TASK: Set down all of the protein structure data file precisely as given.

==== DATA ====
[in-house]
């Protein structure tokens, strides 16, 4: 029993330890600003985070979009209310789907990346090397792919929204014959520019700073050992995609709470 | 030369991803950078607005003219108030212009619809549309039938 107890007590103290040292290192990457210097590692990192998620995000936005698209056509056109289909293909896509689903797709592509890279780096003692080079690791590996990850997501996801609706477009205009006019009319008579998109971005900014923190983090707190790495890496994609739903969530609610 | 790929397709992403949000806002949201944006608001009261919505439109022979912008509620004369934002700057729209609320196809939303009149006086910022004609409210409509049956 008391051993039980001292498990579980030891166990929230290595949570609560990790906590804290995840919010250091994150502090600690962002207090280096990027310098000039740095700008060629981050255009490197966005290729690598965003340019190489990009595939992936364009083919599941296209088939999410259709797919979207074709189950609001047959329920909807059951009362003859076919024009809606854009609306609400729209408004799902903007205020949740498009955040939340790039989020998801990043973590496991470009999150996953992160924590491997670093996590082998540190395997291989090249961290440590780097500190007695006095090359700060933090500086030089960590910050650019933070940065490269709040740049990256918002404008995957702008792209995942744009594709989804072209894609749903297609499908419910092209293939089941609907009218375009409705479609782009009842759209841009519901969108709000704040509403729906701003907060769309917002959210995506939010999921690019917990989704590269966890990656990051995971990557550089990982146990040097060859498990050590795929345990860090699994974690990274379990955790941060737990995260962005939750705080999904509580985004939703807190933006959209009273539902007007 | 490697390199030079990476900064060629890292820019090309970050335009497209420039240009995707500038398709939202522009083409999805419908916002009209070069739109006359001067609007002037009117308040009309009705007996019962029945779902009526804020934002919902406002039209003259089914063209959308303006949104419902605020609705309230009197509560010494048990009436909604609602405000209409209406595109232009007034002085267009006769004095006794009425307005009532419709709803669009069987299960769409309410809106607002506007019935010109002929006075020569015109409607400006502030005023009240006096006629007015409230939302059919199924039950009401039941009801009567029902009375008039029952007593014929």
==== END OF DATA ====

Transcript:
[in-house]
């Protein structure tokens, strides 16, 4: 029993330890600003985070979009209310789907990346090397792919929204014959520019700073050992995609709470 | 030369991803950078607005003219108030212009619809549309039938 107890007590103290040292290192990457210097590692990192998620995000936005698209056509056109289909293909896509689903797709592509890279780096003692080079690791590996990850997501996801609706477009205009006019009319008579998109971005900014923190983090707190790495890496994609739903969530609610 | 790929397709992403949000806002949201944006608001009261919505439109022979912008509620004369934002700057729209609320196809939303009149006086910022004609409210409509049956 008391051993039980001292498990579980030891166990929230290595949570609560990790906590804290995840919010250091994150502090600690962002207090280096990027310098000039740095700008060629981050255009490197966005290729690598965003340019190489990009595939992936364009083919599941296209088939999410259709797919979207074709189950609001047959329920909807059951009362003859076919024009809606854009609306609400729209408004799902903007205020949740498009955040939340790039989020998801990043973590496991470009999150996953992160924590491997670093996590082998540190395997291989090249961290440590780097500190007695006095090359700060933090500086030089960590910050650019933070940065490269709040740049990256918002404008995957702008792209995942744009594709989804072209894609749903297609499908419910092209293939089941609907009218375009409705479609782009009842759209841009519901969108709000704040509403729906701003907060769309917002959210995506939010999921690019917990989704590269966890990656990051995971990557550089990982146990040097060859498990050590795929345990860090699994974690990274379990955790941060737990995260962005939750705080999904509580985004939703807190933006959209009273539902007007 | 490697390199030079990476900064060629890292820019090309970050335009497209420039240009995707500038398709939202522009083409999805419908916002009209070069739109006359001067609007002037009117308040009309009705007996019962029945779902009526804020934002919902406002039209003259089914063209959308303006949104419902605020609705309230009197509560010494048990009436909604609602405000209409209406595109232009007034002085267009006769004095006794009425307005009532419709709803669009069987299960769409309410809106607002506007019935010109002929006075020569015109409607400006502030005023009240006096006629007015409230939302059919199924039950009401039941009801009567029902009375008039029952007593014929």